The multiple faces of nicotine and its implications in tissue and wound repair

Cairo University, Al Qāhirah, Muḩāfaz̧at al Qāhirah, Egypt
Experimental Dermatology (Impact Factor: 3.76). 07/2009; 18(6):497-505. DOI: 10.1111/j.1600-0625.2009.00854.x
Source: PubMed


Nicotine, one of the thousands of chemicals in cigarette smoke has a highly debated effect on cell proliferation and tissue healing. Recent studies documented its pro-angiogenesis effects by stimulating endothelial cell alpha7-non-neronal nicotinic acetyl choline receptors (alpha7 N-nACHR). It is well known that individuals who smoke or have diabetes experience impaired wound healing although for different reasons. This review evaluates several current studies relating to nicotine's ability to mediate cellular activation, migration and angiogenesis in attempts to correlate these data with nicotine's ability to repair wounds in ischaemic tissue. While its beneficial effects are still under investigation, important findings regarding nicotine's acceleration of atherosclerosis, tumor angiogenesis, cell proliferation e and resistance to apoptosis put its systemic use into question. Based on the good and bad sides of nicotine, it is recommended to restrict its utility to local applications.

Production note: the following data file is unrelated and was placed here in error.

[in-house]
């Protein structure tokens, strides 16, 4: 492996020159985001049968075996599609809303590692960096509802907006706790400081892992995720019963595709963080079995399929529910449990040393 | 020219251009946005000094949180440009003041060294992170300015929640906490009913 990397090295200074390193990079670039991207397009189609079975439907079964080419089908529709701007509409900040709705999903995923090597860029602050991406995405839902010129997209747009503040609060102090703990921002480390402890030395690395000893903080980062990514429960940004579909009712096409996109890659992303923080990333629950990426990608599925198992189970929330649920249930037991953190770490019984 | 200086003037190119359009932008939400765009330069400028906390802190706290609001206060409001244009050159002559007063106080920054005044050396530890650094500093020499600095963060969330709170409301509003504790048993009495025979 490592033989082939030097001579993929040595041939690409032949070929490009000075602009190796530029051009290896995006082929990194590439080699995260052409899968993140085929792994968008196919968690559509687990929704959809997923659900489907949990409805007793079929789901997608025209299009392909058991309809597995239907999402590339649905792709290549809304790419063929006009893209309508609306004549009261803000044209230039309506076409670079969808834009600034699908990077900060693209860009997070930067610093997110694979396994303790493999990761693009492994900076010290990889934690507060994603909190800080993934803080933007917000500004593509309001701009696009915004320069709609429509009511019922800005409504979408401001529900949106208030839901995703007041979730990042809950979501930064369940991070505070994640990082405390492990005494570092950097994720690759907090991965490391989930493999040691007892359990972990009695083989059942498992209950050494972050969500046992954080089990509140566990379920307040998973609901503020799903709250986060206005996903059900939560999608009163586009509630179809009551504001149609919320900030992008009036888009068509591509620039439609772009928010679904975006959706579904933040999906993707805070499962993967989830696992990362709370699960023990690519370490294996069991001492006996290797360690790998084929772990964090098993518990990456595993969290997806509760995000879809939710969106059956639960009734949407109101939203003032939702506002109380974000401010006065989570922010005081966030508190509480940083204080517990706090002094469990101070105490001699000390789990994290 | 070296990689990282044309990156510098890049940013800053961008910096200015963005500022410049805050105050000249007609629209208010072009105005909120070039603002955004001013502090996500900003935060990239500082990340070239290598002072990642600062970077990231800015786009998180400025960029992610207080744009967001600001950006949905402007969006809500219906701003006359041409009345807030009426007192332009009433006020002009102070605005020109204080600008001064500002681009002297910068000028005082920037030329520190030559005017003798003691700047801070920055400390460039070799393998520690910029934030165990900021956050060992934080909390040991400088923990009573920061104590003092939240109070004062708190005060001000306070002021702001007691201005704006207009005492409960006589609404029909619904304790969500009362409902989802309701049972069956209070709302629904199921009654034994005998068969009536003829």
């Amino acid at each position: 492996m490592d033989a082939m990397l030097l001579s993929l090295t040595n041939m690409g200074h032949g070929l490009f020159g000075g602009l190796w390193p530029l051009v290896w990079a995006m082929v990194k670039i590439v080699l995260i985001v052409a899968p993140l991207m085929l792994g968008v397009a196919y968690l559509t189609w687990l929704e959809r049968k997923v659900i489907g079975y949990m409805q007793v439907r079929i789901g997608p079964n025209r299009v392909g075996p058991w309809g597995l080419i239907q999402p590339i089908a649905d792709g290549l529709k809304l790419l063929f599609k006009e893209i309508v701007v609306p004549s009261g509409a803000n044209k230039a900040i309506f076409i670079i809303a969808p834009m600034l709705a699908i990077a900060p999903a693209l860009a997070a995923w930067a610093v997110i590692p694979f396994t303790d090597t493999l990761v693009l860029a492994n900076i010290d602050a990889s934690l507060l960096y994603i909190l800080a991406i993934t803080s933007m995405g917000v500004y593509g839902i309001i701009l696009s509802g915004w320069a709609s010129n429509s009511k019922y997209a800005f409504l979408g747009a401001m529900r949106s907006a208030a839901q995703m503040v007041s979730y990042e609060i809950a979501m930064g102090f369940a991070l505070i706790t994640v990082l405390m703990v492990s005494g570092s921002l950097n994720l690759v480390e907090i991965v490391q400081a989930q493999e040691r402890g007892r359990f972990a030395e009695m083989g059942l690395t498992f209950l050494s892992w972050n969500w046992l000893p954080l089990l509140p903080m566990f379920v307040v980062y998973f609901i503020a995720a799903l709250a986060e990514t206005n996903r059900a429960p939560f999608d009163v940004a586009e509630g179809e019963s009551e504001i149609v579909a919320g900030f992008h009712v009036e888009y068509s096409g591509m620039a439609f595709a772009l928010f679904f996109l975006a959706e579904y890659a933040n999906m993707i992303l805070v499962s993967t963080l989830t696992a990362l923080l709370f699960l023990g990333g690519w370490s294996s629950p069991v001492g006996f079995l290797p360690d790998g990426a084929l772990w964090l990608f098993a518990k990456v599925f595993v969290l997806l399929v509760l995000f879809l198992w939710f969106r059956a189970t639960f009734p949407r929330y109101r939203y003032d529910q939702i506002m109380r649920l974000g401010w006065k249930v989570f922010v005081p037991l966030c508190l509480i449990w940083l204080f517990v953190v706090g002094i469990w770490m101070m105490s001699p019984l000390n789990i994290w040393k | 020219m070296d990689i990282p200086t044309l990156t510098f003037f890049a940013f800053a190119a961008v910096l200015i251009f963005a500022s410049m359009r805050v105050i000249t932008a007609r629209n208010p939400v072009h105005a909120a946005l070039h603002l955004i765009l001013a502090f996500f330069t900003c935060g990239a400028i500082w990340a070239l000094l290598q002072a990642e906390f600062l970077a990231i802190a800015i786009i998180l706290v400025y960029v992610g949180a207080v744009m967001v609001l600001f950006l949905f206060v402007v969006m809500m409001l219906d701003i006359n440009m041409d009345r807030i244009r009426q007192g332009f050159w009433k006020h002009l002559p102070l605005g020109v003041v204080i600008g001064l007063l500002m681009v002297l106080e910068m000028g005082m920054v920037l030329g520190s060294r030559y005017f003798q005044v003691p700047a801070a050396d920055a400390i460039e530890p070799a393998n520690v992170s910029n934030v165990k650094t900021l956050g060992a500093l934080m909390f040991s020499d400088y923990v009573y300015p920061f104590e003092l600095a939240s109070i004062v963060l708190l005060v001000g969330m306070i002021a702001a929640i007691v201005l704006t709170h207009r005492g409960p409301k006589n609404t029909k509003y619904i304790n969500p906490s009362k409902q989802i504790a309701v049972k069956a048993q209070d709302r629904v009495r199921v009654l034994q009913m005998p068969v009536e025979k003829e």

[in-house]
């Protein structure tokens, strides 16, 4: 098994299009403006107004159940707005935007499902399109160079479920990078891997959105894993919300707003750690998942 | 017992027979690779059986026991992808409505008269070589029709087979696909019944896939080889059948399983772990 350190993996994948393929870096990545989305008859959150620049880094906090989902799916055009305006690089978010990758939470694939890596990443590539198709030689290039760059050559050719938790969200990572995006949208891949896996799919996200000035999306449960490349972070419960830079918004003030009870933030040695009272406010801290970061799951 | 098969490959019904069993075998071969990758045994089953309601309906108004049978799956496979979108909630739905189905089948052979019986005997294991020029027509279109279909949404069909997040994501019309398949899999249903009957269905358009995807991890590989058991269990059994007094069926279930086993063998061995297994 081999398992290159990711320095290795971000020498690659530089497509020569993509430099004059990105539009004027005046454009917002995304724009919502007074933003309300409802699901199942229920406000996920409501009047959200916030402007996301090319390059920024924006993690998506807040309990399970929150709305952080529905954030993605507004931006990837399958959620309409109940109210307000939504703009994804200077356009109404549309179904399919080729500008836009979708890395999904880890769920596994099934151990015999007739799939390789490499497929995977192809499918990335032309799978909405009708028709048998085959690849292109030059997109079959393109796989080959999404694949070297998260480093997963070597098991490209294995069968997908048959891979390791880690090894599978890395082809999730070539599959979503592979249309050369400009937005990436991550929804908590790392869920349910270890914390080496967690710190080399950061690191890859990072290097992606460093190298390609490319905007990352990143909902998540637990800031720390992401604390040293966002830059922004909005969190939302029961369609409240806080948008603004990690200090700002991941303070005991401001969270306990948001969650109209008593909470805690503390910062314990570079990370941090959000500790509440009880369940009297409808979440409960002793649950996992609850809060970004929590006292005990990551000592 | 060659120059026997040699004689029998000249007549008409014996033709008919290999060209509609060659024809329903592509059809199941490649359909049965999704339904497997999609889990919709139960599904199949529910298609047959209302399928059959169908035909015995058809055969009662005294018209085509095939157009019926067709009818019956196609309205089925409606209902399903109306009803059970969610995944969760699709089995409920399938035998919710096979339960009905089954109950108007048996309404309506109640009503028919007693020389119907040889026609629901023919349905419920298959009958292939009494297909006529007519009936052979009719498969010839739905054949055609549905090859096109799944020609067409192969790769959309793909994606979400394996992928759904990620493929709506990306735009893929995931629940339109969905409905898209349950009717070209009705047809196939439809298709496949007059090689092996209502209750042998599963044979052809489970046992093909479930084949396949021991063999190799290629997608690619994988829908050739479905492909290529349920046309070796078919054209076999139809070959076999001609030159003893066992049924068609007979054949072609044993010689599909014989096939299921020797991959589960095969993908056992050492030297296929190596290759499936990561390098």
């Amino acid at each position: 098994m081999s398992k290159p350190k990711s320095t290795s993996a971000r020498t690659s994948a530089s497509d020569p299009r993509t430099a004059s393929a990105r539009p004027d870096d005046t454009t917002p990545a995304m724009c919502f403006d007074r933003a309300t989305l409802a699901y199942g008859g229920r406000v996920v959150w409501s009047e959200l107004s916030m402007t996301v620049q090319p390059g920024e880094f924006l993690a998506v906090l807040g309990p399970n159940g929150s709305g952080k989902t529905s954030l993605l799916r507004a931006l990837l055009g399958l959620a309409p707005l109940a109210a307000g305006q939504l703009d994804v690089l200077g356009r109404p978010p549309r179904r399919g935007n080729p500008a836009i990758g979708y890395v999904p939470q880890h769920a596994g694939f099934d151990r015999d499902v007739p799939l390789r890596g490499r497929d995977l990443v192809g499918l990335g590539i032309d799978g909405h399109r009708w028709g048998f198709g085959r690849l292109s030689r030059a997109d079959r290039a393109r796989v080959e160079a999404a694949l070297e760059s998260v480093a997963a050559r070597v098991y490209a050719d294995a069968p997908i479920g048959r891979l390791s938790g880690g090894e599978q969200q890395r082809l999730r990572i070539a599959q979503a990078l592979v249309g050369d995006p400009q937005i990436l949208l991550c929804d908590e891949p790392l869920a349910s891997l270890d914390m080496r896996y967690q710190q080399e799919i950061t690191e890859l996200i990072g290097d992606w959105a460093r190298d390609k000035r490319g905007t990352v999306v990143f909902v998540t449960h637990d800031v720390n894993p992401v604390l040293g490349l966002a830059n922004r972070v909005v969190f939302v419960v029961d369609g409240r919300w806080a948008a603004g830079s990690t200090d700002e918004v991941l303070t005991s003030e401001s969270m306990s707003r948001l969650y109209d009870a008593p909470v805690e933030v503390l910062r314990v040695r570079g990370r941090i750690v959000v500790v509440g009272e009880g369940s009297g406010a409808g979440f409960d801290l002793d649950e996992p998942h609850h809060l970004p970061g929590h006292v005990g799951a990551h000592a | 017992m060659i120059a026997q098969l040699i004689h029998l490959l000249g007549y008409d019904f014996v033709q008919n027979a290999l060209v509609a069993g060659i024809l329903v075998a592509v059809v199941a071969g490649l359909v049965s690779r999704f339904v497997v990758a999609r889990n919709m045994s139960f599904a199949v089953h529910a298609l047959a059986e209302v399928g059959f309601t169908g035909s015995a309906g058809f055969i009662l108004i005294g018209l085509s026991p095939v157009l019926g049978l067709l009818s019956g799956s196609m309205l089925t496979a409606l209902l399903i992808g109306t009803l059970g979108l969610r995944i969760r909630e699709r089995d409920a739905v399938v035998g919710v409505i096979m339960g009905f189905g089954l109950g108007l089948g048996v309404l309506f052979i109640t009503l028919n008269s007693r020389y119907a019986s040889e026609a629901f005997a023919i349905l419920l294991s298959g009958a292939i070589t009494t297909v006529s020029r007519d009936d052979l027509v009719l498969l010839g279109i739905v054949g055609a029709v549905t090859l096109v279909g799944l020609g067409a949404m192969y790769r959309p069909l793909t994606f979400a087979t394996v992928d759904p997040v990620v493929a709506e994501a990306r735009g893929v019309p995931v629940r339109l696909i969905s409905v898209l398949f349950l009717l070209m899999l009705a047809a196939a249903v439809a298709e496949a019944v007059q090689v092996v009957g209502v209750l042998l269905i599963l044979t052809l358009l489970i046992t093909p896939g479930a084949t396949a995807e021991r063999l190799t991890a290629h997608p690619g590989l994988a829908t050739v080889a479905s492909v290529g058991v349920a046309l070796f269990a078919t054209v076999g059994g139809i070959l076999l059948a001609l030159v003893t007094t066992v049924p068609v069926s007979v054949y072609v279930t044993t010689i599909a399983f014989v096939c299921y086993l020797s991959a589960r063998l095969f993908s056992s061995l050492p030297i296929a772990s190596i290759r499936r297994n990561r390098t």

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Available from: Shaker Mousa, Sep 18, 2014
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